Nov 5, 2012


DH and I, following our lawyer’s instructions to start bitching to the ISAP people, decided to take the letter we had received explaining that my case had been reopened and that even the attorney representing the Department of Homeland Security had signed off and agreed to reopen my case and dismiss my deportation order, meaning that when I finally saw an Immigration Judge to decide my future, both my lawyer and the lawyer representing the DHS would ask to dismiss my removal proceeding so I could continue with my process for legalization.

With that letter I was supposed to approach the people in ISAP and demand my immediate release from the program since the case was to be dismissed (hopefully) once the IJ met with us.  Every Friday morning when I went to the ISAP office with my husband, the receptionist would ask me for the ID they had given me and that I had to carry with me at all times and she would check the status of my case in the DHS phone system. I would listen to the automatic responses the machine would spew out with its robotic voice and listen how everyone else but me got a court date.  Most were in 2013. I sat there despairing about the court dates being so far away and pretending I didn’t give a fuck because I didn’t want to give them the satisfaction. I know they probably didn’t care one way or another and I was just one more warm body seating in a chair, but I felt as if they wanted me to fail, they wanted me to feel like dirt.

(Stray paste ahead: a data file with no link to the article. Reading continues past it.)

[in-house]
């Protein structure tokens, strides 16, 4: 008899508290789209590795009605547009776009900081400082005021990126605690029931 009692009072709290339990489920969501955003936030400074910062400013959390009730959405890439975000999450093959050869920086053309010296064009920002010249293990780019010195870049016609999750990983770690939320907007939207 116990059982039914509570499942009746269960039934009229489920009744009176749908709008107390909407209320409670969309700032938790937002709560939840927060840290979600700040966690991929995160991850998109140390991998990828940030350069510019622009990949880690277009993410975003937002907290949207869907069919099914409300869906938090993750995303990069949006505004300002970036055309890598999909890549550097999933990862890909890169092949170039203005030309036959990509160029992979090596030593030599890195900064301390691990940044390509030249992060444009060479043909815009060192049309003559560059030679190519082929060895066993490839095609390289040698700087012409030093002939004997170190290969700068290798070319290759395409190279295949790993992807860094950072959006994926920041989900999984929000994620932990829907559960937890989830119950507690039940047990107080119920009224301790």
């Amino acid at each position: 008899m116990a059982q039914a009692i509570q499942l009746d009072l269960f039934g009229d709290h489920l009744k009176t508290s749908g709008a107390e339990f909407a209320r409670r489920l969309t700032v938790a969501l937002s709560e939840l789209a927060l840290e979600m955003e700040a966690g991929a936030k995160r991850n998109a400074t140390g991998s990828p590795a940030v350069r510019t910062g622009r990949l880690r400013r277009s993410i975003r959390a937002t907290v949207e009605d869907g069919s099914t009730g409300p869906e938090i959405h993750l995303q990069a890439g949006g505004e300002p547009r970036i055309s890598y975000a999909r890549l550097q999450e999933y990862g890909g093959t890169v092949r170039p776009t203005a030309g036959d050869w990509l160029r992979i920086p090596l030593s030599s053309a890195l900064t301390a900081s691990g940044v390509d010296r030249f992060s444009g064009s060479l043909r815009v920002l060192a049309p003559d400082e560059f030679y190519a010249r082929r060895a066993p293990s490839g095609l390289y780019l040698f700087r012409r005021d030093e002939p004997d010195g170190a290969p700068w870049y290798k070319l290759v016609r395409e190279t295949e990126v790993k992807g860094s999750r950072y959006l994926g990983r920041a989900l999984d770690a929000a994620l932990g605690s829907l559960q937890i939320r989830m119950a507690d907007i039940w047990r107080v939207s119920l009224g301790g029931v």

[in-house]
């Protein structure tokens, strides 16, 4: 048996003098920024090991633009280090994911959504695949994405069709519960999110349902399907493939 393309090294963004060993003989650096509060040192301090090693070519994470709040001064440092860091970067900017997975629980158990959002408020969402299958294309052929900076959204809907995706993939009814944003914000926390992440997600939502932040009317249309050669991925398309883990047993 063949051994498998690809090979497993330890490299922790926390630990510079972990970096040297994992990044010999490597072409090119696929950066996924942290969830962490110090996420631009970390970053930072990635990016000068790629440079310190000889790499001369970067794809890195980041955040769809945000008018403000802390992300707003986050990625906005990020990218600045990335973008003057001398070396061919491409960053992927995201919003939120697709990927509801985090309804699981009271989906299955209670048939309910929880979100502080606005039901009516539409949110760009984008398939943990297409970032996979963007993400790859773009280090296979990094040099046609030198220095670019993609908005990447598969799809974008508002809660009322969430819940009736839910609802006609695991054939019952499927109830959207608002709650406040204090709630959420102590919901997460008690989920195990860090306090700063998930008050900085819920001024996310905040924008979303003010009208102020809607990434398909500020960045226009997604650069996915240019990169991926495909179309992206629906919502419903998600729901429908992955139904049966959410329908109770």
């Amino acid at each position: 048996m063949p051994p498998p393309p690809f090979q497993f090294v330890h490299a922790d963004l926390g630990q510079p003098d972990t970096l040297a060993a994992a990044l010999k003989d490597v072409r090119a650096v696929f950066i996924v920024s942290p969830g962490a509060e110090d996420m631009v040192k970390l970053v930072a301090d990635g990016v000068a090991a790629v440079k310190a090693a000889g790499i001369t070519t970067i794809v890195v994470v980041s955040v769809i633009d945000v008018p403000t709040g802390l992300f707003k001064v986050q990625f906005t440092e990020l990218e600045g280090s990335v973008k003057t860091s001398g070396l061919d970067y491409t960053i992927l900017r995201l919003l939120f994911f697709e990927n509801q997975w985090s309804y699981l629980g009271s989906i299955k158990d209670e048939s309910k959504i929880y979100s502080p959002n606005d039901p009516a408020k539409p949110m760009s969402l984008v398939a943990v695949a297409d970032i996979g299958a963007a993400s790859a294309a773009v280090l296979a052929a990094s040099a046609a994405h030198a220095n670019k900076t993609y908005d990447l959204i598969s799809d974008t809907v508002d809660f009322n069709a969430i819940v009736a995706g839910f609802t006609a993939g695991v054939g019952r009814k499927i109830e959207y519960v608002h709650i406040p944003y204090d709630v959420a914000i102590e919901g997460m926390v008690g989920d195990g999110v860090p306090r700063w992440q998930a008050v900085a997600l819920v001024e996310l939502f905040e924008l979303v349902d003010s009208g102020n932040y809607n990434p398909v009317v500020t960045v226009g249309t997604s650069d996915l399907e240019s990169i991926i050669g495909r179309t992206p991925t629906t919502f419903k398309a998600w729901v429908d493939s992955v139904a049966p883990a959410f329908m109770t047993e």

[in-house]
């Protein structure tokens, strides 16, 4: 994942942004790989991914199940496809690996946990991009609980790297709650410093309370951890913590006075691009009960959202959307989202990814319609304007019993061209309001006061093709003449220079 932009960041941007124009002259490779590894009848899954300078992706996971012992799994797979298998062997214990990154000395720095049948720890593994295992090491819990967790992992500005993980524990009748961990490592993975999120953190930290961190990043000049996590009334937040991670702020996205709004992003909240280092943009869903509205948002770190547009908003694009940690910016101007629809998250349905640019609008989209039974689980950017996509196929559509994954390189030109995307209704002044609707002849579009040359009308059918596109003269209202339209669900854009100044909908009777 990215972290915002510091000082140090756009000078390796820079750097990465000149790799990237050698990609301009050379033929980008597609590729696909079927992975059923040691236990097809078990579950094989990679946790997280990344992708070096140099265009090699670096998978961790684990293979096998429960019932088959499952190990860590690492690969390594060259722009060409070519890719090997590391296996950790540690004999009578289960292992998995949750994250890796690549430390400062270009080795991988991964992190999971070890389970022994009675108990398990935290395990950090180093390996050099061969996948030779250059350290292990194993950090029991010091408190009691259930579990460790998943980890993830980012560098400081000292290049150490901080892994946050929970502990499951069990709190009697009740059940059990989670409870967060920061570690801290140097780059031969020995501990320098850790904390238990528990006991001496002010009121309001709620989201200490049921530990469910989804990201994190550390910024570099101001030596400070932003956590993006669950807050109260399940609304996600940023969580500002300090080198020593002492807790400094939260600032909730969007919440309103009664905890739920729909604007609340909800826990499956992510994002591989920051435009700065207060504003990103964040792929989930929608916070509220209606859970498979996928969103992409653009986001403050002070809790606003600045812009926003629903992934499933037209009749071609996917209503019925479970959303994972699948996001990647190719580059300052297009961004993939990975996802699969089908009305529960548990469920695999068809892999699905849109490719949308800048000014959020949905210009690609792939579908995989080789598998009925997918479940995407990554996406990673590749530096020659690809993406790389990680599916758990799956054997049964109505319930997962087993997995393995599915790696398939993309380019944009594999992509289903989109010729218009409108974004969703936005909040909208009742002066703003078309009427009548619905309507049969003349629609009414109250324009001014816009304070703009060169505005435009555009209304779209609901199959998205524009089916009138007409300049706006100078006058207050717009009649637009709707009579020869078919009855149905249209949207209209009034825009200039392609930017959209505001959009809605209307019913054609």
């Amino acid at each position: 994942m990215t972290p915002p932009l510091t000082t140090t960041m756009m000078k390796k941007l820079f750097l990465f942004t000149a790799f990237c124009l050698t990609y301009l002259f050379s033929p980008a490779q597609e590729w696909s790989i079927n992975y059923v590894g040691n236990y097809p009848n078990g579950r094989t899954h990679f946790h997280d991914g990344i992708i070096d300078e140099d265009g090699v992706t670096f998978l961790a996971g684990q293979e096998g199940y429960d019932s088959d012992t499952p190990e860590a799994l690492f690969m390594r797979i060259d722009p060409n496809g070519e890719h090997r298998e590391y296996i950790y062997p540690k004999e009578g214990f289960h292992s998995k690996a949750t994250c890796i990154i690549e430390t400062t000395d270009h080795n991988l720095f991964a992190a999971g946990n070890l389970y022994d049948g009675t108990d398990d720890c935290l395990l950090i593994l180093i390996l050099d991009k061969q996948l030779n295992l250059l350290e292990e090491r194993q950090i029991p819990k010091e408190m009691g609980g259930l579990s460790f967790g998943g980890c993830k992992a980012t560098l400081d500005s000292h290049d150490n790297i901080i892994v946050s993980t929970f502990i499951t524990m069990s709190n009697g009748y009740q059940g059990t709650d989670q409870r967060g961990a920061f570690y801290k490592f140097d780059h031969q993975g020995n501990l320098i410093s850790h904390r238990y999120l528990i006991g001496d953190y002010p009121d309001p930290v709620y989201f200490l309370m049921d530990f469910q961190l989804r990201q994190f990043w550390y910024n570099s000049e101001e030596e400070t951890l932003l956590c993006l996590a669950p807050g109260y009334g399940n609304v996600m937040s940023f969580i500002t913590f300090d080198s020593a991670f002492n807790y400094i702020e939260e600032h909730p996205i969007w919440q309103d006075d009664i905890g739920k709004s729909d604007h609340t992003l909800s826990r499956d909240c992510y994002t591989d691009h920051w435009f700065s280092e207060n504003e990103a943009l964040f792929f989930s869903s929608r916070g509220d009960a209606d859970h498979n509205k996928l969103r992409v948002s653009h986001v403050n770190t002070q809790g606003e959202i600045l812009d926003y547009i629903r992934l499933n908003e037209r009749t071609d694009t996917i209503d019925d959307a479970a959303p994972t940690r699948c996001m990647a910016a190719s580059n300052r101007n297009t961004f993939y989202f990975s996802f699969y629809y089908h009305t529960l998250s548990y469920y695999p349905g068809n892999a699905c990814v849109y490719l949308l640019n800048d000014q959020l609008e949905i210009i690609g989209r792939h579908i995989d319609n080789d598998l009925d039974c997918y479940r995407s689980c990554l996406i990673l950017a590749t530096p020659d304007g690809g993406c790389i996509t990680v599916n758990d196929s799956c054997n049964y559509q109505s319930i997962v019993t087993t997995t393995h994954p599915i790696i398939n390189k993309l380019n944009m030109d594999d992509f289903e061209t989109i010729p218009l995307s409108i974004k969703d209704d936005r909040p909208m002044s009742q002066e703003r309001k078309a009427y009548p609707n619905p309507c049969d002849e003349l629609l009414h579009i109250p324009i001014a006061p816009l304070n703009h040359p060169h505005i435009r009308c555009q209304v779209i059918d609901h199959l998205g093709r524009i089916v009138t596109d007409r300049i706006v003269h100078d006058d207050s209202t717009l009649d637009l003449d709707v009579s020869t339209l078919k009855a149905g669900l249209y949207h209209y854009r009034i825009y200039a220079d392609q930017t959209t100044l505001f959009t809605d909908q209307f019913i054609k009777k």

DH called that Thursday morning to demand to meet with the person in charge of the program, by law there had to be an ICE agent on site. I had been to that infernal place for every Friday of the last three months and I had never seen the infamous ICE agent in charge. They agreed to let us meet him the next day for my appointment. We brought the paper that indicated my case had reopened and told them that our lawyer was confident that my case would be dismissed since even the prosecutor was in favor. The ICE agent seemed unwilling to remove me from the program; of course they don’t want to remove anyone because each free person means less money. 

After twenty minutes of politely but firming arguing with them, he agreed that I should “start the process” of removal from the program. I needed to be weaned off, not taken out cold turkey. Apparently being in the program was like being on heroin. If we had a phone line in our house they would’ve been forced to remove the ankle monitor right away, but since we didn’t, he said to order one for the house and bring proof that we had a land line installed and if his supervisor (which my lawyer insisted was nonexistent) approved of it they could remove the ankle monitor and keep me on less intensified supervision.